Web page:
Fish Oils - Nourishing a Healthy Heart
Here are some startling statistics: One in three American adults suffers from some type of cardiovascular disease. Of those, one person dies every 37 seconds. The good news is that since 1999, the number of people who die from heart disease has dropped by more than 25 percent. But as you can see, heart disease remains the No. 1 killer in America more than cancer, diabetes, or even accidents. Many of these people killed by heart disease were under the age of 65 and more than half were women.
Your heart is a complex and magnificent organ. Although it only weighs between 8 and 14 ounces, this hollow muscle is responsible for circulat-ing blood throughout your entire body. When it's working properly, a healthy heart beats 100,000 times a day. These rhythmic contractions send oxygen-rich blood and nutrients to the body's tissues. By the time you are 70, your heart will have beaten nearly 2.6 billion times and pumped some 35.8 million gallons of blood.
Your heart is divided into two halves, each designed to direct blood in one direction only. The right half receives the blood returning from every part of your body after the oxygen has been used by the tissues and organs. The right half then pumps this oxygen-deficient blood into your lungs through a vessel called the pulmonary artery. There, the blood picks up oxygen before traveling to the left half of your heart. Think of the heart as the ultimate recycler.
Once this newly oxygenated blood makes its way back to the left side of your heart, it is pumped into the aorta, the largest artery in your body. From there, the process starts all over again, as the blood is sent to all of the other arteries in your body. So you can see how important it is to have healthy coronary arteries.
The inner lining of these arteries is made up of cells called endothe-lial cells. When these cells are healthy, they maintain the normal tone of the blood vessels through their effect on the smooth muscles in the outer part of the vessel wall. The endothelium also plays an important role in controlling the stickiness of platelets (small cell fragments in the blood). Although these platelets help stop bleeding when you cut yourself, they also cling to any tears in the blood vessels' lining and can narrow the arteries.
Heart disease begins when plaque builds up and eventually narrows the arteries, a condition called atherosclerosis. Plaque is a fatty substance made up of cholesterol and triglycerides along with calcium and a blood-clotting material called fibrin, which causes the endothelial cells to mal-function. In response, the endothelium releases a chemical that creates a sticky surface that attracts other cells. Over time, this buildup narrows the arteries and causes blood flow to slow. Ultimately, this narrowing will prevent the heart from getting the oxygen and nutrients it needs to function properly.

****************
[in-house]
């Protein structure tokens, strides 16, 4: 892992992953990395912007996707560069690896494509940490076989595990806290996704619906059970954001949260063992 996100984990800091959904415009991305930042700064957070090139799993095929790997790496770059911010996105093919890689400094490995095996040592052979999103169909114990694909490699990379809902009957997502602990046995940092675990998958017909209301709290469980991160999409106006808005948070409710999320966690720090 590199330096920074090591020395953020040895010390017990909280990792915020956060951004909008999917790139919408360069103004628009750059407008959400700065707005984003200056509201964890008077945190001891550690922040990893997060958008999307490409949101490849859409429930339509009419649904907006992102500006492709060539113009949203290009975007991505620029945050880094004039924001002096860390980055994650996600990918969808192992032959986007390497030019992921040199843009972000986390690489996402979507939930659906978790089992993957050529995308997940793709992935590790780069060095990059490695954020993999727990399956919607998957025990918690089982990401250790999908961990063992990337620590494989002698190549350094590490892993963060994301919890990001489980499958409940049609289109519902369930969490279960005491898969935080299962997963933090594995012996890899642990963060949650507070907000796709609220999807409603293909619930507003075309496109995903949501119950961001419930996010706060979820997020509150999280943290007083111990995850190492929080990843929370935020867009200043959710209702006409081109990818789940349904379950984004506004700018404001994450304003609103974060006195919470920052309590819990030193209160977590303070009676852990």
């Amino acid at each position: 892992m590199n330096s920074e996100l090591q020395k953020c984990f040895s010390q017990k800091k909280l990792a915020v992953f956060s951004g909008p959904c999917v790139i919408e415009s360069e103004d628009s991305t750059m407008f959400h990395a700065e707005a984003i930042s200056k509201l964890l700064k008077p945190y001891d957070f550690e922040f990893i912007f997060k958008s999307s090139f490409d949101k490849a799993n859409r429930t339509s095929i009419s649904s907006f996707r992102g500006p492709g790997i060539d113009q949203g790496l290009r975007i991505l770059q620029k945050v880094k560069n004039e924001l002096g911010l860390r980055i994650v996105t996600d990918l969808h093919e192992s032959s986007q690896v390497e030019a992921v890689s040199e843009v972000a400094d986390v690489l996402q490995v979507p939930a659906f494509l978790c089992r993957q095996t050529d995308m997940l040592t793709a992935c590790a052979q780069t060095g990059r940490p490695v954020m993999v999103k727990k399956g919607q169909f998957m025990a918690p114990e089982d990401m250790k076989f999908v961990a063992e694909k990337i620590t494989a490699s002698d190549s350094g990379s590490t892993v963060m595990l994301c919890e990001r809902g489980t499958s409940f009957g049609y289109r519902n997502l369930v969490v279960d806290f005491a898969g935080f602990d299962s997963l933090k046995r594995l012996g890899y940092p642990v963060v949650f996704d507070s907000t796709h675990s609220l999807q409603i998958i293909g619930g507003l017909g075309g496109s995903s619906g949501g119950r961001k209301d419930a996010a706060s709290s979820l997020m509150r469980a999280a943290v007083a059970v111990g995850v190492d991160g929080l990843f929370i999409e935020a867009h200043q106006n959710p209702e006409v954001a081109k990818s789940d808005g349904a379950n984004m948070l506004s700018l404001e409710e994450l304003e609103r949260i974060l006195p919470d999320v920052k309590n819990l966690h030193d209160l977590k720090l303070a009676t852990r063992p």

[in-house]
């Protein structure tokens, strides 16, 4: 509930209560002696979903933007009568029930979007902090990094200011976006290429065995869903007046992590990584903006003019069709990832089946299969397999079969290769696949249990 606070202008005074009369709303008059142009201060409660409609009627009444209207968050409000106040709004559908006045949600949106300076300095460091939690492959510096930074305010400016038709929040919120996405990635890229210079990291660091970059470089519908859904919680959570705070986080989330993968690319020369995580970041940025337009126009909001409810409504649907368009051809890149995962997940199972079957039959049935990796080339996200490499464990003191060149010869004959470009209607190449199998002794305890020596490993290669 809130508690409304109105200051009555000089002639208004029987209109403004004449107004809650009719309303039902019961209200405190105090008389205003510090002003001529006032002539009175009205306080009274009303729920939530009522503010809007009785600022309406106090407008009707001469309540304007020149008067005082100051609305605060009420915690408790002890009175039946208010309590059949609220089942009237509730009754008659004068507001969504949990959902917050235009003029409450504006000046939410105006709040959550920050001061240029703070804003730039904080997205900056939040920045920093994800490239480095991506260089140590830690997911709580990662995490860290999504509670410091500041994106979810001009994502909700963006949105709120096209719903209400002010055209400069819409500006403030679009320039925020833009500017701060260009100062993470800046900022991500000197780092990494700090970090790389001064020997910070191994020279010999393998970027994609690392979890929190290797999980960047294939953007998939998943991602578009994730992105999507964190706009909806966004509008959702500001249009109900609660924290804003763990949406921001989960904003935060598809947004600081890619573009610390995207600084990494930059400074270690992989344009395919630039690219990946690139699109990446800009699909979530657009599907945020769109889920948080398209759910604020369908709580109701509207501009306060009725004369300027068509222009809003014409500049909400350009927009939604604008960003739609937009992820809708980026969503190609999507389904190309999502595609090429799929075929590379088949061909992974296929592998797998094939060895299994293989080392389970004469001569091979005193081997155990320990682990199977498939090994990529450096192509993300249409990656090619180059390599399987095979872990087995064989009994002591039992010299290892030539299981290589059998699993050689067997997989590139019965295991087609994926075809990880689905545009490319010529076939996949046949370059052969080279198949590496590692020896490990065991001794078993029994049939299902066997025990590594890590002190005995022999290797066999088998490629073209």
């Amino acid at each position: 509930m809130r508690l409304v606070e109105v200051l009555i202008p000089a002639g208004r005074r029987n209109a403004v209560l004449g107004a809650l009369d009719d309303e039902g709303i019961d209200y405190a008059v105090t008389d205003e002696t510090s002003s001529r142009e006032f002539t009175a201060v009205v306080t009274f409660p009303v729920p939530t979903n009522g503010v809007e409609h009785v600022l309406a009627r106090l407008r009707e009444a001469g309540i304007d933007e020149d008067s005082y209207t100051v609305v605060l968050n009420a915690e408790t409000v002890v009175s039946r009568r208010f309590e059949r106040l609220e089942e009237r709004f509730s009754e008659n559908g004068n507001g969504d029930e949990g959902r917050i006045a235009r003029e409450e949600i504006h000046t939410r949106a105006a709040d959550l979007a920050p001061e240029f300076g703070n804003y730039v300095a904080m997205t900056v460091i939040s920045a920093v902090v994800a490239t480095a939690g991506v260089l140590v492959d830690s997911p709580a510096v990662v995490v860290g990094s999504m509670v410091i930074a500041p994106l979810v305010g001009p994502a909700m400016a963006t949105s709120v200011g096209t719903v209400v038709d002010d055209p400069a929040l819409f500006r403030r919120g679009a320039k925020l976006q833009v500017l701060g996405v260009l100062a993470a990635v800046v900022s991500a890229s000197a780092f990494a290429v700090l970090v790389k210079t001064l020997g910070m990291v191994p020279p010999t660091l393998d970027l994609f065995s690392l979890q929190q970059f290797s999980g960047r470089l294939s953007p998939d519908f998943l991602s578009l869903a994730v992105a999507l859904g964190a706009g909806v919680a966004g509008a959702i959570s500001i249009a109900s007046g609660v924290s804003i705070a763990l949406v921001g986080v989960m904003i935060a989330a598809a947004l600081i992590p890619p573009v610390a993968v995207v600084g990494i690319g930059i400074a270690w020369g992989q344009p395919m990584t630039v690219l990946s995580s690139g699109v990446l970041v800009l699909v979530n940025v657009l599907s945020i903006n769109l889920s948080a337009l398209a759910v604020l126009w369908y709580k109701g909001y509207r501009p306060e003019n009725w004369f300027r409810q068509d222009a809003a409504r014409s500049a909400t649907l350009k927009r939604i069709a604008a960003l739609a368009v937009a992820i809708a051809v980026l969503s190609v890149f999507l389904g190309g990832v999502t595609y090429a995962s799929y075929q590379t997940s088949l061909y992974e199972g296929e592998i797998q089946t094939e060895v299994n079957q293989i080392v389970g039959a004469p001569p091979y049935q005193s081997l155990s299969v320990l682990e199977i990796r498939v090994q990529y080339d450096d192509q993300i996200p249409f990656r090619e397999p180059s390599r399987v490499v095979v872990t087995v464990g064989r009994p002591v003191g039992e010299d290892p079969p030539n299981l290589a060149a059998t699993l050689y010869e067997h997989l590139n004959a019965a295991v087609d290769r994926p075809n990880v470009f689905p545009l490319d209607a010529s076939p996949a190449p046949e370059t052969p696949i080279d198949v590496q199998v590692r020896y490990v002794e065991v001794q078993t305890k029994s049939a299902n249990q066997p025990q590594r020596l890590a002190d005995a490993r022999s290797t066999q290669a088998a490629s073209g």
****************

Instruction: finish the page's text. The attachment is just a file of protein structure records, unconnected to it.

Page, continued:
Go FishWhen it comes to cardiovascular health, omega-3 fatty acids have at-tained almost magical status. Fish oil is so heart healthy that Europeans who have suffered a heart attack are instructed to take an omega-3 fatty acid supplement when they are released from the hospital.
Americans are starting to catch on. The American Heart Association (AHA) now recommends that all Americans eat foods rich in omega-3 fatty acids at least twice a week. For those with heart disease or high trig-lyceride levels, the AHA advises taking fish oil supplements. The FDA also maintains that "consumption of omega-3 fatty acids may reduce the risk of coronary heart disease."
Most recent studies show that people who eat fish at least once a week have a 60 percent lower risk of heart disease than those who rarely eat fish. Case in point: In Lisbon, Portugal, scientists compared the differences in heart disease between a fishing village and an inland rural village on the island of Madeira. The results were startling. Death rates from heart dis-ease in the fishing village were a mere 310 per 100,000 men compared to more than 1,200 per 100,000 in the rural village.
Closer to home, researchers at the University of Oregon found that vol-unteers who ate salmon every day for four weeks lowered their risk of atherosclerosis by preventing platelets from sticking together. These find-ings were confirmed by a double-blind, placebo-controlled trial at Massa-chusetts General Hospital in Boston, which found that small amounts of fish oil the kind found in salmon and tuna inhibit platelet aggregation and lower triglycerides.